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Is Pressure Treated Wood Safe?

Raised Gardens and Pressure Treated Lumber

Many of our clients ask about raised gardens but have concerns about pressure treated lumber. If the raised garden is built with it, will it be safe for growing vegetables their families may eat? You may have heard stories that made you concerned. So, is pressure treated wood safe for the garden? The answer may surprise you.

History of Pressure Treated Wood

To understand Where the concern is coming from and what dangers may be involved in 2022, we first need to know a little history surrounding treated wood. Naturally, wood breaks down and rots over time. Fungi and insects commonly found in a garden setting also contribute to lumber having a shorter life span. Scientists have been trying to make wood last longer for a long time.


One solution was to treat wood with creosote, that black smelly liquid you may have seen leaking from an old telephone pole or a railway tie on a hot day.  Creosote works well to protect wood, but it also was found to kill any plants close to a creosote treated log. Another negative thing about creosote only recently discovered, is that it is a carcinogen and harmful to humans.

Chromated Copper Arsenate (CCA)

In the 1930’s chemists came up with a new chemical to protect wood. Chromated Copper Arsenate (CCA) was used to treat wood beginning in the 40’s. Chromium, Copper, Arsenic, the main chemicals involved, together were very effective in protecting wood and it has been used in residential settings for most of the 20th century. People started asking questions about CCA’s potential to harm the environment if broken down and released. Most of the concern was related to the chromium and arsenic components. Many studies showed that even if these chemicals leached from the wood, they would only travel a few inches into the surrounding soil. Therefore, people were told if used for planters to, as a precaution, plant vegetables 12” away from the CCA treated wood.  A much bigger concern was for people handling the wood.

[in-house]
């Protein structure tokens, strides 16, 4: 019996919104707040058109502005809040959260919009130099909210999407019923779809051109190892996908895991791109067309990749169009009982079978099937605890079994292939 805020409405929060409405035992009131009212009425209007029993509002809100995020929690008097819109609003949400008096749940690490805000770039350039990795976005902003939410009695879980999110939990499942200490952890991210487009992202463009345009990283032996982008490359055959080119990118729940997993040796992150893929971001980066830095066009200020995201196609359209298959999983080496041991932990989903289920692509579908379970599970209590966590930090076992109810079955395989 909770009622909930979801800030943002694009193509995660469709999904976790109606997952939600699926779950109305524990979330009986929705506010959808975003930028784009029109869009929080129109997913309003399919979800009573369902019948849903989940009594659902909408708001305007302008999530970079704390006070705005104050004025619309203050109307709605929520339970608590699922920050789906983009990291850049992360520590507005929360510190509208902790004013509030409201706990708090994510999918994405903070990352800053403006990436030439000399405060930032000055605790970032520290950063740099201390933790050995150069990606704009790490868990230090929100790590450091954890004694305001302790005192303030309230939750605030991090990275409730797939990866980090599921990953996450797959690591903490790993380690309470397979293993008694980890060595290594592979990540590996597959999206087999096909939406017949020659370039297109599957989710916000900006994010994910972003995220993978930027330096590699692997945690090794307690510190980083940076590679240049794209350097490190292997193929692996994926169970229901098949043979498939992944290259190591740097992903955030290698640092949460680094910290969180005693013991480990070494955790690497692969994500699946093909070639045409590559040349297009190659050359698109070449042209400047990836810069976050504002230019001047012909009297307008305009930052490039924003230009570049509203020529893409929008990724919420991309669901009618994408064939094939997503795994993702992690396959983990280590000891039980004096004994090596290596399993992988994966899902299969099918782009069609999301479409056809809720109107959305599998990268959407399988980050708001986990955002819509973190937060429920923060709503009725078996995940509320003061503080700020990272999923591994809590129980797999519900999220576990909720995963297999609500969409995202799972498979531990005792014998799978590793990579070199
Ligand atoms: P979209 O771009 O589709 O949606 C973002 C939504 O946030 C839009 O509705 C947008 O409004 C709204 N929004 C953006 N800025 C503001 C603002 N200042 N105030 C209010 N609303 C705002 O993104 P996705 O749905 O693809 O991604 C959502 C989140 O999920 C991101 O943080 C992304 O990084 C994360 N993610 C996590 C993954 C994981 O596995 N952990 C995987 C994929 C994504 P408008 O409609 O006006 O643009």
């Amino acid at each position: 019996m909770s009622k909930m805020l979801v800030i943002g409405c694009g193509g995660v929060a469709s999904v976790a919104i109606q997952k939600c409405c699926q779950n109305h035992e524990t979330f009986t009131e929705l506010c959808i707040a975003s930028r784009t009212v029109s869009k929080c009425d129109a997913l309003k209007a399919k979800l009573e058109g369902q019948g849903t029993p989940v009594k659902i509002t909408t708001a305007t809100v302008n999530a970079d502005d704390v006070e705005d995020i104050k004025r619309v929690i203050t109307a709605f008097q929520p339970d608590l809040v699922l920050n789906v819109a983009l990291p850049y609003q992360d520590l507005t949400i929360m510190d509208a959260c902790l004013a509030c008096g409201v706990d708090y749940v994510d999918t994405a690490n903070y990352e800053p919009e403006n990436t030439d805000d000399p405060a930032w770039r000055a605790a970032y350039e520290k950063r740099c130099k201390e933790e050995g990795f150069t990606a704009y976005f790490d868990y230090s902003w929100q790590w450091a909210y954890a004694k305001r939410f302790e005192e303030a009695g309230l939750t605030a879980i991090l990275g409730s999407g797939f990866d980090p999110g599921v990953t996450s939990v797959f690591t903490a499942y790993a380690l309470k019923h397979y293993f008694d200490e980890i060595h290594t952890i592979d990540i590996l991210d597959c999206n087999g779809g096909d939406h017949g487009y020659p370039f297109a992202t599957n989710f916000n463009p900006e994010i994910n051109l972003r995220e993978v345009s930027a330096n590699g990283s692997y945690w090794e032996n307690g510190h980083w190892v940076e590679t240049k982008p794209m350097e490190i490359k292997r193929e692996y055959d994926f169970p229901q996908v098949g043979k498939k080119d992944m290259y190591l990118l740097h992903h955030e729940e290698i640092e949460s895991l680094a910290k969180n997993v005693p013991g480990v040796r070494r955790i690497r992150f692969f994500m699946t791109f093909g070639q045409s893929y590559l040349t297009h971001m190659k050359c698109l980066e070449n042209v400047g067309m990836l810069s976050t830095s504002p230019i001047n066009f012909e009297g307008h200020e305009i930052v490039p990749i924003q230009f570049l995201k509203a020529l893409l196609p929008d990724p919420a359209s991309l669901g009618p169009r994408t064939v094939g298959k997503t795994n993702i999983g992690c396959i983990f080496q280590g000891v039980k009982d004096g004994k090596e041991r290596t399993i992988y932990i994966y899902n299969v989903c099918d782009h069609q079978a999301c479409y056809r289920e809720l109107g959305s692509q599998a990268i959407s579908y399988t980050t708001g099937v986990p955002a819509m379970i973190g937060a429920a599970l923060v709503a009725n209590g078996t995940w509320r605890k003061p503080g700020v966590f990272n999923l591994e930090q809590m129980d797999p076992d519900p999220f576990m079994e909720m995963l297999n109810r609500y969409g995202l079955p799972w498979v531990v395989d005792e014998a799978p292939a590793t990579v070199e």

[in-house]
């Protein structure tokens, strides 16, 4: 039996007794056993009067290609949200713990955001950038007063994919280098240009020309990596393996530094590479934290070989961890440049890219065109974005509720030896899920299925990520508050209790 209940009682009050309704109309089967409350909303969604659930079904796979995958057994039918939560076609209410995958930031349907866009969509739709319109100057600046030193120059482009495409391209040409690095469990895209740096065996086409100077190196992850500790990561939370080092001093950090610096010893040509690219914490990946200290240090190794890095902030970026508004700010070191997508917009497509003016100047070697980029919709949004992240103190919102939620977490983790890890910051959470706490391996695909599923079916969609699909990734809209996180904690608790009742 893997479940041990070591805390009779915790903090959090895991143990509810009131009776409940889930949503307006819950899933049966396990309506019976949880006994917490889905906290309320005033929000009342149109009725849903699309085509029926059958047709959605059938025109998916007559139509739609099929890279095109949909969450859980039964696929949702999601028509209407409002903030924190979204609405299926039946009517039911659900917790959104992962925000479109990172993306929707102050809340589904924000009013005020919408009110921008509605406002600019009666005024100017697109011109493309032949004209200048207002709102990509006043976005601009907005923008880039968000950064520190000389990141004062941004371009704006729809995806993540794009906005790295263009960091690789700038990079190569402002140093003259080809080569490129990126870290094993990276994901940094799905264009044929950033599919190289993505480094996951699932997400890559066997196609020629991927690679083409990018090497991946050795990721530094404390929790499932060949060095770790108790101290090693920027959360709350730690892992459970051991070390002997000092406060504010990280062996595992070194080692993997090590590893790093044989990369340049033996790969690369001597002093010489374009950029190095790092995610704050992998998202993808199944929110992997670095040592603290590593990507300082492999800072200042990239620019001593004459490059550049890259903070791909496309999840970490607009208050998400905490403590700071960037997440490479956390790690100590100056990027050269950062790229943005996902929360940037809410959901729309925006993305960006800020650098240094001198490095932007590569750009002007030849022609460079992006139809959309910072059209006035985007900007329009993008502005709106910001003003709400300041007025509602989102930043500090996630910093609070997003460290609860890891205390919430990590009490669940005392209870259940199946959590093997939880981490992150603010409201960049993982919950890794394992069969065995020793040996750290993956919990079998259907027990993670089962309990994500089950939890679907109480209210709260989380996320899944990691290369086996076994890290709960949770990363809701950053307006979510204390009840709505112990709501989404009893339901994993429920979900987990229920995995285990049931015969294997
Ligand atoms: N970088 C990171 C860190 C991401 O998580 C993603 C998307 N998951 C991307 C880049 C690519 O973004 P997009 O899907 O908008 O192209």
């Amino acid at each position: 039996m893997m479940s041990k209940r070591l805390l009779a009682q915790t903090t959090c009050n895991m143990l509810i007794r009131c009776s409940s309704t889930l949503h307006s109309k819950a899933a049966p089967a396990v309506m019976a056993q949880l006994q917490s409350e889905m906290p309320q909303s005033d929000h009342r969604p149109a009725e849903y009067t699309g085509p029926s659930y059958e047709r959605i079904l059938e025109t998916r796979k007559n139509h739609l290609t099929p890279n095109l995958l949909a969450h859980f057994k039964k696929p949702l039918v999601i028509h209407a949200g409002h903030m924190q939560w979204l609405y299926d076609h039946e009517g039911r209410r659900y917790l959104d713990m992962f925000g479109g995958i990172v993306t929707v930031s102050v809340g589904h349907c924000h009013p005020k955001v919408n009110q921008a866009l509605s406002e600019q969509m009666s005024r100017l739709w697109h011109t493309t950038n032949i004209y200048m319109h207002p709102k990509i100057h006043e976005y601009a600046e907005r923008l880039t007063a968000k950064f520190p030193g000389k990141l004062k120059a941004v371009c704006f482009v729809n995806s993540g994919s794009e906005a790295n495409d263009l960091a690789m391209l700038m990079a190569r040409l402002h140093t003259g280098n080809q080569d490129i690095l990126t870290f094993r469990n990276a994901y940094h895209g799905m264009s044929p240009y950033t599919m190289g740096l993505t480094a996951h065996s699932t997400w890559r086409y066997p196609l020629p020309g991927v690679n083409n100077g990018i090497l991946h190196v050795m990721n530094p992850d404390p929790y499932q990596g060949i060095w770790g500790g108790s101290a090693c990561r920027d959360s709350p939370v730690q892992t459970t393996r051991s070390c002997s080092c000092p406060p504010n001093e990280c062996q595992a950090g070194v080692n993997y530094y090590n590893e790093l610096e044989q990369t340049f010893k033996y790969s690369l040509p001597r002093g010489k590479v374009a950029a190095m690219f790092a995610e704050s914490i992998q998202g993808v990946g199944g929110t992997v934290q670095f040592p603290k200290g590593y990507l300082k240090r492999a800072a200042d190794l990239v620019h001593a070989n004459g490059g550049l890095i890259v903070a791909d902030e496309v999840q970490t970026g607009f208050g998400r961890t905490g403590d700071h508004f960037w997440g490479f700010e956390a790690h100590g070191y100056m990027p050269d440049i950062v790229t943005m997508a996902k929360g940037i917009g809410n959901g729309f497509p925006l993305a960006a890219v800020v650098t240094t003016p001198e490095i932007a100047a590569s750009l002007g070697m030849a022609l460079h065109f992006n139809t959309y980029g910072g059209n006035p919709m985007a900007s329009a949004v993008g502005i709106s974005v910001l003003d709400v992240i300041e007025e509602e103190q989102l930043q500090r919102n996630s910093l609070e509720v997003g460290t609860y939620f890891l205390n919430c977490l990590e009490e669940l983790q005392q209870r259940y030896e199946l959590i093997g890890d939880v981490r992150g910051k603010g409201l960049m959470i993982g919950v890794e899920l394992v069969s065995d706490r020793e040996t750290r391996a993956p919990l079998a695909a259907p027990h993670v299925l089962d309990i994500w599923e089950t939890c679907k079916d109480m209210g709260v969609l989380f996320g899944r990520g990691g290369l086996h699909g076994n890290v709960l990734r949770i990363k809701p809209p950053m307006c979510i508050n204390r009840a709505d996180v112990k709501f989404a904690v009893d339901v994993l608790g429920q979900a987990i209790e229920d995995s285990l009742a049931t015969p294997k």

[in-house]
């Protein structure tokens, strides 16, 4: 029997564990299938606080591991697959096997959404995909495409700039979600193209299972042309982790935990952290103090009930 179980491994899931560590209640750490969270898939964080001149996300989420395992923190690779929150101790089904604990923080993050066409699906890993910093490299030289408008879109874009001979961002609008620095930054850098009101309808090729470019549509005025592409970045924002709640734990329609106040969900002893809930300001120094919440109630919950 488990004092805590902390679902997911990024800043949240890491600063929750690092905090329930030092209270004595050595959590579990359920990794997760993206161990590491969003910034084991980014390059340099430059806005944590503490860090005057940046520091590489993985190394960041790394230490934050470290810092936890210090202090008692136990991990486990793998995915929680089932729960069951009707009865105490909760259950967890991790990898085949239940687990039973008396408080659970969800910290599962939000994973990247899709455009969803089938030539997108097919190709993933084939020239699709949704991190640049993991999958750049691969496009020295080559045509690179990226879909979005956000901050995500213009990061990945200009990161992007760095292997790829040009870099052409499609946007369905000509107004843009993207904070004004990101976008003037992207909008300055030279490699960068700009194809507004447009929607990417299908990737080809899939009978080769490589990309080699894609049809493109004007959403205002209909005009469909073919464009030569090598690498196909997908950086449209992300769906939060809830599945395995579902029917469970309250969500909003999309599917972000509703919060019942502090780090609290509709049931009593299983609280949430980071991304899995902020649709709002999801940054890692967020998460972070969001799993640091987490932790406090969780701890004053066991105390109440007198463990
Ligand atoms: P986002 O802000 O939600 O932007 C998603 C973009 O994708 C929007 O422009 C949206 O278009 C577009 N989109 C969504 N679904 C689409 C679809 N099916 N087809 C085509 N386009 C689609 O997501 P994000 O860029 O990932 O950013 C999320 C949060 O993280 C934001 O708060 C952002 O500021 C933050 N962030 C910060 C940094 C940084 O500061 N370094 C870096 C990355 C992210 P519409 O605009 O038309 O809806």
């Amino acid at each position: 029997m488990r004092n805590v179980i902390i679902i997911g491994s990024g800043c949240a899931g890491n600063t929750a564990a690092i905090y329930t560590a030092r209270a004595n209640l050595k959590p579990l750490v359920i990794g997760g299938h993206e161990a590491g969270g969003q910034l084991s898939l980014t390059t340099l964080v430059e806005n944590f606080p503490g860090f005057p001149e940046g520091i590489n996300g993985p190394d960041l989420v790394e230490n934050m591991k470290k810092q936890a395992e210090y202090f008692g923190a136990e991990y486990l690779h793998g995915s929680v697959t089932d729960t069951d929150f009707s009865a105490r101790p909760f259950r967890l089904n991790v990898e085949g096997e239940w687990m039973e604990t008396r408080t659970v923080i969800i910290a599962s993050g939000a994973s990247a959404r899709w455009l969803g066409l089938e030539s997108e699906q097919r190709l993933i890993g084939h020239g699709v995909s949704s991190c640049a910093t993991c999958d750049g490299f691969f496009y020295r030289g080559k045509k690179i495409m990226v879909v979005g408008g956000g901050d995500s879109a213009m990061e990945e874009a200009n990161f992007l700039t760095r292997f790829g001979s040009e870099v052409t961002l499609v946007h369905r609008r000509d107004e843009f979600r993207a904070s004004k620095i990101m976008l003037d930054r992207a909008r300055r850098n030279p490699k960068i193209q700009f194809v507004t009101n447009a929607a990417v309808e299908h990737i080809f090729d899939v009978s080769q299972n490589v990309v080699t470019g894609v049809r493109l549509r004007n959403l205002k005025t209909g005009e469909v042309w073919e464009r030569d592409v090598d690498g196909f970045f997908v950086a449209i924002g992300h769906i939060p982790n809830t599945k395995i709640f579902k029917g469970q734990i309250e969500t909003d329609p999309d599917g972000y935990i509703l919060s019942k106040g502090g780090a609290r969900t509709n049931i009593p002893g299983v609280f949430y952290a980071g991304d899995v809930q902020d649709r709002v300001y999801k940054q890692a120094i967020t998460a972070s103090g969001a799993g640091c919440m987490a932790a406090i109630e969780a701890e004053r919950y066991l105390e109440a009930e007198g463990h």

Alkaline Copper Quaternary (ACQ)

In 2002, the Environmental Protection Agency (EPA) and the Wood Preserving Association (WPA) Decided to stop the production of CCA treated wood. Since 2003 CCA treated wood is impossible to buy and use in a residential setting. Today, (since 2003) Alkaline Copper Quaternary (ACQ) is most commonly used to pressure treat wood. It is universally recognised as being safe for gardens and residential settings. It’s primary ingredient copper, is naturally occurring in the soil and is an element that both plants and humans need.

Organic Plants and Treated Wood

Not everyone will be happy with using pressure treated wood in the garden. Untreated wood is readily available, and some wood, like cedar, is naturally more durable. Agriculture and Agri-Food Canada does not allow certified organic growers to use pressure treated wood in their gardens. Obviously, they still believe some chemicals could still infect nearby plants. If you like the benefits of pressure treated wood but want your garden to be more organic, consider lining the beds with plastic and create a barrier between the wood and the soil.

B.R.A.G. Contracting Inc.

B.R.A.G. Contracting Inc. can build you beautiful, raised garden beds from pressure treated or non-treated wood. Our clients have had raised gardens built for a few good reasons. Having a raised garden protects your plants from rabbits and other invaders. If you’re older, a raised garden reduces the pain of bending over or kneeling for prolonged periods. And they make beautiful features and barriers when included in decks. Ask us about including raised beds in your deck design.